Favourite Fells – Pike of Stickle

This has been an incredibly hard post to write.  I’ve been trying to find the words to explain what this fell means to me, and the words that have come just haven’t done it justice.  But I can almost hear some readers asking what all the fuss is about.  After all Pike of Stickle is just a slightly rude-looking bump and many would argue isn’t even separate enough to really count as a fell in its own right.  And you know what, in many respects you’d be right.

Pike of Stickle and I go back a relatively long way in my hill walking career – as far back as 2006. I’ve actually only summitted once, as I was running late on my last visit. But Pike of Stickle is not a fell I need to be on to enjoy.  To me the fell is a sort of beacon, visible from all directions, and more importantly recognisable from all directions.  Whenever I’m in Langdale or the Esk Hause area, I look up (or down) and see the little fell there and know everything’s ok.  I just like seeing Pike of Stickle exactly where it’s always been and always will be – whether it be rising up from the Langdale valley itself or peeping between outcrops on Glaramara.

Pike of Stickle was the first fell I ever attached the “favourite” label to, and before I actually sat down to think properly about which my favourite fells are, I considered it my favourite by default.  And so it seems a shame that a more considered approach means it only comes in at number 10 on my list.  And that’s one of the reasons this post has been difficult to write.  I feel I’m betraying the fell in some way.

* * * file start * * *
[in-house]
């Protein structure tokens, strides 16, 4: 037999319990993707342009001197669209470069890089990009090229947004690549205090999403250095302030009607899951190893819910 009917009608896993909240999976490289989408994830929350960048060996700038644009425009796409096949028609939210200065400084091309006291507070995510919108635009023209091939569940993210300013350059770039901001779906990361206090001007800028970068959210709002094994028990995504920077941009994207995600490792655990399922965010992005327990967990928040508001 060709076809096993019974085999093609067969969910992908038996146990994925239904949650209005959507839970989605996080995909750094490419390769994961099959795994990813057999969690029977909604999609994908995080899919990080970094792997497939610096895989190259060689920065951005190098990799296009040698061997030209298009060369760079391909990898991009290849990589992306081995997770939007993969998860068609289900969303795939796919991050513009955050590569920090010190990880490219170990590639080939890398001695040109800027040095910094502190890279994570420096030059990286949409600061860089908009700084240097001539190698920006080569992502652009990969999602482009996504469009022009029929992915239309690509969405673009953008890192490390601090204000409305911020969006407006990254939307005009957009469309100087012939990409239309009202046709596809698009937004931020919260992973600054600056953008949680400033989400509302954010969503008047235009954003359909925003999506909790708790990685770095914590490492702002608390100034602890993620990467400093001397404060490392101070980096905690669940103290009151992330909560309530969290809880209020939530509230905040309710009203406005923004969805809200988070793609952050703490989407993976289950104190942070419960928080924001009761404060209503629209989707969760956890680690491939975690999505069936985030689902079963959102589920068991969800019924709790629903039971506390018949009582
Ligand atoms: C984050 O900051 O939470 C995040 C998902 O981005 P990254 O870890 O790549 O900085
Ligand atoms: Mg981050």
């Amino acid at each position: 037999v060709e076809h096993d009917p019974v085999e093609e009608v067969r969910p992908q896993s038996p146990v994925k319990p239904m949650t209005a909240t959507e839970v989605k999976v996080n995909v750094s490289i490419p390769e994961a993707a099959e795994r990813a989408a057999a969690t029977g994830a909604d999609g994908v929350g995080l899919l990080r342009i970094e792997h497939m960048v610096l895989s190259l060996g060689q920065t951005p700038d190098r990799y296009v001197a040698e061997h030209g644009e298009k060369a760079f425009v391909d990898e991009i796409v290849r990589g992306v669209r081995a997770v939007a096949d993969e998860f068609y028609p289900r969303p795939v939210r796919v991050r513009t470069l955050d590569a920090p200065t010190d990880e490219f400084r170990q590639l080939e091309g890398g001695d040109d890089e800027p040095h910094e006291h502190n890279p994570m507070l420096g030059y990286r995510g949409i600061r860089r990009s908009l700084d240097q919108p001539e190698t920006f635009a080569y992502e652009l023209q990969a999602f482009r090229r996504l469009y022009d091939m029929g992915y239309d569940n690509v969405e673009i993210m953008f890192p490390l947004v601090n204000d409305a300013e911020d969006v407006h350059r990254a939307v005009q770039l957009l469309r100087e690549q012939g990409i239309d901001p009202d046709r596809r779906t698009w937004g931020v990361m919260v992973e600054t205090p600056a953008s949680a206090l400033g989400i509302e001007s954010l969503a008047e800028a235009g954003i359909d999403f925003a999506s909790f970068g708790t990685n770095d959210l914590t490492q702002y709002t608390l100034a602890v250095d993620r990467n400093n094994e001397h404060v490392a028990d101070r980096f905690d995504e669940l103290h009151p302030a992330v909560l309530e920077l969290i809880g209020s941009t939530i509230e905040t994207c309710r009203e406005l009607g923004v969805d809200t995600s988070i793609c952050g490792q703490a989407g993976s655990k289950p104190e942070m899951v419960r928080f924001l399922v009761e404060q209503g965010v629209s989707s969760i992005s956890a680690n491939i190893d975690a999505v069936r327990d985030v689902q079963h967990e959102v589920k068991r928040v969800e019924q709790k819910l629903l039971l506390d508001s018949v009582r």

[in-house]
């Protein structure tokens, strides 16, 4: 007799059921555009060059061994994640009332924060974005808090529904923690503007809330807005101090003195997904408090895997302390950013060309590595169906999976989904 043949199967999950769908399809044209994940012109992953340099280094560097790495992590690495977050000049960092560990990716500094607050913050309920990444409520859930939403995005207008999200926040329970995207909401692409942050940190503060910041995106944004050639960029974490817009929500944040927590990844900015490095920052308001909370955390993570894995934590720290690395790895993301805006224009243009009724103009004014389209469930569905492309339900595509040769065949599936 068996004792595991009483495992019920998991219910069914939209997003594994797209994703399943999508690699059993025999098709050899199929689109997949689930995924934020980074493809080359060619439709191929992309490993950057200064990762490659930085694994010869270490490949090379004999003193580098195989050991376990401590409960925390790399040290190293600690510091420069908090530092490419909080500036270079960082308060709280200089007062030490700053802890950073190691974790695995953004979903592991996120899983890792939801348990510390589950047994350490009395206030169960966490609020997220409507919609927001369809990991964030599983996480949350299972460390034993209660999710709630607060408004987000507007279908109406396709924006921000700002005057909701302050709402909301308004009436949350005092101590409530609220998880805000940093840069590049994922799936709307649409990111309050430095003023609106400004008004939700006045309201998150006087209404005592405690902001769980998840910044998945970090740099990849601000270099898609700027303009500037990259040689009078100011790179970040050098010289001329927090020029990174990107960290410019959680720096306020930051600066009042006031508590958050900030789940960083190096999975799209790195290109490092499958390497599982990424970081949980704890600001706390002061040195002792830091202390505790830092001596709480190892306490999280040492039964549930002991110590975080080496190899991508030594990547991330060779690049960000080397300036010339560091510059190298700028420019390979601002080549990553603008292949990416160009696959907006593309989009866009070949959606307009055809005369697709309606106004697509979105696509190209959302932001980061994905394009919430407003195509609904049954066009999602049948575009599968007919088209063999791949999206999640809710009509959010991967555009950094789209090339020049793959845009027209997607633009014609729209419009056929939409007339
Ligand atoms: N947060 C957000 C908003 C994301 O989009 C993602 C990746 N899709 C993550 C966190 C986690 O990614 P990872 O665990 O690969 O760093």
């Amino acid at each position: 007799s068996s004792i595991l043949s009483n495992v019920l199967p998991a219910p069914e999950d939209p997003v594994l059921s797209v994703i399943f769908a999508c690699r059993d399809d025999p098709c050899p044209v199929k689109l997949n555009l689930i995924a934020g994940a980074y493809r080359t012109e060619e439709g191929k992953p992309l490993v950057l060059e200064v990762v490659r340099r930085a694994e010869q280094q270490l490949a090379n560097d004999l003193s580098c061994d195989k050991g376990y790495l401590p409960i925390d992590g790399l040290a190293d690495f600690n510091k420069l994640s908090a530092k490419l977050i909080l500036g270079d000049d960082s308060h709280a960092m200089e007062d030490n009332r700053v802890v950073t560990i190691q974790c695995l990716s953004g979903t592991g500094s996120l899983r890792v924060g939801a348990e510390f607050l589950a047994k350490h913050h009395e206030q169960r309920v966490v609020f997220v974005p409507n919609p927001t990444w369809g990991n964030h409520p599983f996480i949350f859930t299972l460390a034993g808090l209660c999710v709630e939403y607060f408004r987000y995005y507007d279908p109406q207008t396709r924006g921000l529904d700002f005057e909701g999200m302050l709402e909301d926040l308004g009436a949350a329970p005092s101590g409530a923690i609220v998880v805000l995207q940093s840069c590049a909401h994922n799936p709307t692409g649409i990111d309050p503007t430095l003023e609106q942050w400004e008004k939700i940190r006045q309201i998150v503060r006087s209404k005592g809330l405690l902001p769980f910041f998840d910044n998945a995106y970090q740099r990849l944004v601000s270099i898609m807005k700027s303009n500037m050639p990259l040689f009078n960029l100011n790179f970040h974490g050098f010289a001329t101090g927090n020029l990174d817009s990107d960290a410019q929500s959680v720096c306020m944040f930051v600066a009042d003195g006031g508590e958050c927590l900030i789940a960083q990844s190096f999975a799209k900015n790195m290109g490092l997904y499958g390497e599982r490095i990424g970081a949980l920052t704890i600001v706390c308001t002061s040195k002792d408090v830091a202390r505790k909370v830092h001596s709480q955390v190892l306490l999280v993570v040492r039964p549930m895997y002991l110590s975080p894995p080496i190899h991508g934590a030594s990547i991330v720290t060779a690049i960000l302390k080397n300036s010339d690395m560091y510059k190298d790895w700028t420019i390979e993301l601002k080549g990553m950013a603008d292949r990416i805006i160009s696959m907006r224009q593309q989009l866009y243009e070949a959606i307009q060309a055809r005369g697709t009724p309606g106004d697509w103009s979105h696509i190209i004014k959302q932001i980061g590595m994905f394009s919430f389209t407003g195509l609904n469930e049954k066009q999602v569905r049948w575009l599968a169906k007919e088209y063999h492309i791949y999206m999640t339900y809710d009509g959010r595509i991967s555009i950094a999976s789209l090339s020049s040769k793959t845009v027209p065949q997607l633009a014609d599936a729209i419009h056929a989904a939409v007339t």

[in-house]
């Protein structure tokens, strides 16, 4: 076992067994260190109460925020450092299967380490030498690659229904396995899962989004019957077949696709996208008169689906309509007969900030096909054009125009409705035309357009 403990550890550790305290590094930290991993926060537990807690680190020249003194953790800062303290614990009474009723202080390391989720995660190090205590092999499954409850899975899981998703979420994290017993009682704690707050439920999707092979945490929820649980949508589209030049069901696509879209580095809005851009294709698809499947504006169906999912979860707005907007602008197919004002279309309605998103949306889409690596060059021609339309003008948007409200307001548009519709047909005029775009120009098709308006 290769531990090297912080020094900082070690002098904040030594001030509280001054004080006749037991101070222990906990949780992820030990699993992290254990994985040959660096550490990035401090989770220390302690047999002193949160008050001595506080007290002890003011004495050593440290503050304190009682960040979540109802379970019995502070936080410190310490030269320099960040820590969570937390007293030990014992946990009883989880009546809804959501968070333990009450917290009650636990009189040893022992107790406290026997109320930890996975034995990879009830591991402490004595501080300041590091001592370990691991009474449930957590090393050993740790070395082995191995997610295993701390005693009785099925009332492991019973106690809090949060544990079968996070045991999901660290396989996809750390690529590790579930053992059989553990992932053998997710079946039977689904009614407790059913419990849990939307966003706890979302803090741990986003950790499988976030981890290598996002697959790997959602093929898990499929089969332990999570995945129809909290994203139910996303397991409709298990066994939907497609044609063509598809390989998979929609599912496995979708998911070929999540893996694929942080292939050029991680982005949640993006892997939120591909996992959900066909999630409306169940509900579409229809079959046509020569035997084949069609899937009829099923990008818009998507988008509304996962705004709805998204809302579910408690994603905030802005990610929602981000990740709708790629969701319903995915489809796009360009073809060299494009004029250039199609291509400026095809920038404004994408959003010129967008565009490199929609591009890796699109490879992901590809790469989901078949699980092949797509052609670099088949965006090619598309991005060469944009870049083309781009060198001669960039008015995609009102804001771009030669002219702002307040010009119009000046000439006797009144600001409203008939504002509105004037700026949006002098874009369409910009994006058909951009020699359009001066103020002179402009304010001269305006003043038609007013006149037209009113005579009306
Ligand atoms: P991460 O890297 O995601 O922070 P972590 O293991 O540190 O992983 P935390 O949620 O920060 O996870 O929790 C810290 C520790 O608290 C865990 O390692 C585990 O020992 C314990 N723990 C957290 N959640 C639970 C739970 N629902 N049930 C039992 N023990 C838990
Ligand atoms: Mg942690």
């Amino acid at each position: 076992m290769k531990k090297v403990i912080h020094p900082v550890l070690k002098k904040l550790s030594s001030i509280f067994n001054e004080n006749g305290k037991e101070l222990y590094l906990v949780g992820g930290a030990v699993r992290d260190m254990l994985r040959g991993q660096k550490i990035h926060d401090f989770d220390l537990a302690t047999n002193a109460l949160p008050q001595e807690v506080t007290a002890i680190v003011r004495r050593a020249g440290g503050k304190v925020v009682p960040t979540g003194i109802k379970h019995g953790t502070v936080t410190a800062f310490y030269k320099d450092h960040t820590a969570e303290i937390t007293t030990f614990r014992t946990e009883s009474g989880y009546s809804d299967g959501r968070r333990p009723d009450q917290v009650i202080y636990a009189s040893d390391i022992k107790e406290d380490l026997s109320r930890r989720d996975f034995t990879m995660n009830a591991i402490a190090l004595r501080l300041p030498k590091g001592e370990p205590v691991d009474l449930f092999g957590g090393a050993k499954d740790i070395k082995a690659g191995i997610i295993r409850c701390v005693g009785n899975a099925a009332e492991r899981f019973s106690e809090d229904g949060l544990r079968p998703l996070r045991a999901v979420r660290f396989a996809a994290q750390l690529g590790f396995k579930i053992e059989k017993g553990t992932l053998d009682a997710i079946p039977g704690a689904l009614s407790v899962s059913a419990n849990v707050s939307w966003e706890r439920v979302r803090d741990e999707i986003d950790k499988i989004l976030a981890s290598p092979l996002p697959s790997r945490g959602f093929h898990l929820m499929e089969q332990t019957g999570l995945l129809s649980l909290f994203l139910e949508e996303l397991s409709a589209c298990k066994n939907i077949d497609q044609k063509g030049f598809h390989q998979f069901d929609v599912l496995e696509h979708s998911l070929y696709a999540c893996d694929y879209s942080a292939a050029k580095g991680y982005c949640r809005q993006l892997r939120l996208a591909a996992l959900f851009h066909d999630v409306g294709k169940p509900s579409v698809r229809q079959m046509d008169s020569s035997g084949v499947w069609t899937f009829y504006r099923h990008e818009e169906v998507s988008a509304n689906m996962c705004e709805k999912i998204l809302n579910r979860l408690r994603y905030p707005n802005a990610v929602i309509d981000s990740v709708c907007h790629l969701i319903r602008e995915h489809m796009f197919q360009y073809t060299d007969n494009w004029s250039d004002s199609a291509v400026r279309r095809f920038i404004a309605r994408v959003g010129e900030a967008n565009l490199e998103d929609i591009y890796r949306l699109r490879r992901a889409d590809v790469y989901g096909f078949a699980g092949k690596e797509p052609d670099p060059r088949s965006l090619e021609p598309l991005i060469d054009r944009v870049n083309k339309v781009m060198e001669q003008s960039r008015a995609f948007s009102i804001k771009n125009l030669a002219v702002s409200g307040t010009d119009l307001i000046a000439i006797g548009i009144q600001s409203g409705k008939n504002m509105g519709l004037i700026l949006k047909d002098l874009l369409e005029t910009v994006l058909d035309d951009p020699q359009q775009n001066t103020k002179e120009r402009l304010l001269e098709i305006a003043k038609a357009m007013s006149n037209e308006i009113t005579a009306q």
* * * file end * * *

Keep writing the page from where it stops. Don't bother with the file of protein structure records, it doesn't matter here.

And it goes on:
Of course the reason Pike of Stickle has slipped down the list is that the fells which have overtaken have more to offer when you’re on them, or in getting onto them.  There’s really only one way onto Pike of Stickle – up onto the massif of the Langdale Pikes and then the short, at times scrambly, climb the last few metres to the top.  It’s not a particularly thrilling ascent unless it’s done in combination with Harrison Stickle or, better still, Pavey Ark.  No one seriously considers an ascent of Pike of Stickle direct from Langdale, as the entire Langdale face of the Pike is scree.  And pretty steep scree at that.

But in the unclimable there lies something else – beauty.  And so as I’m struggling to find the words, let the pictures tell the story.

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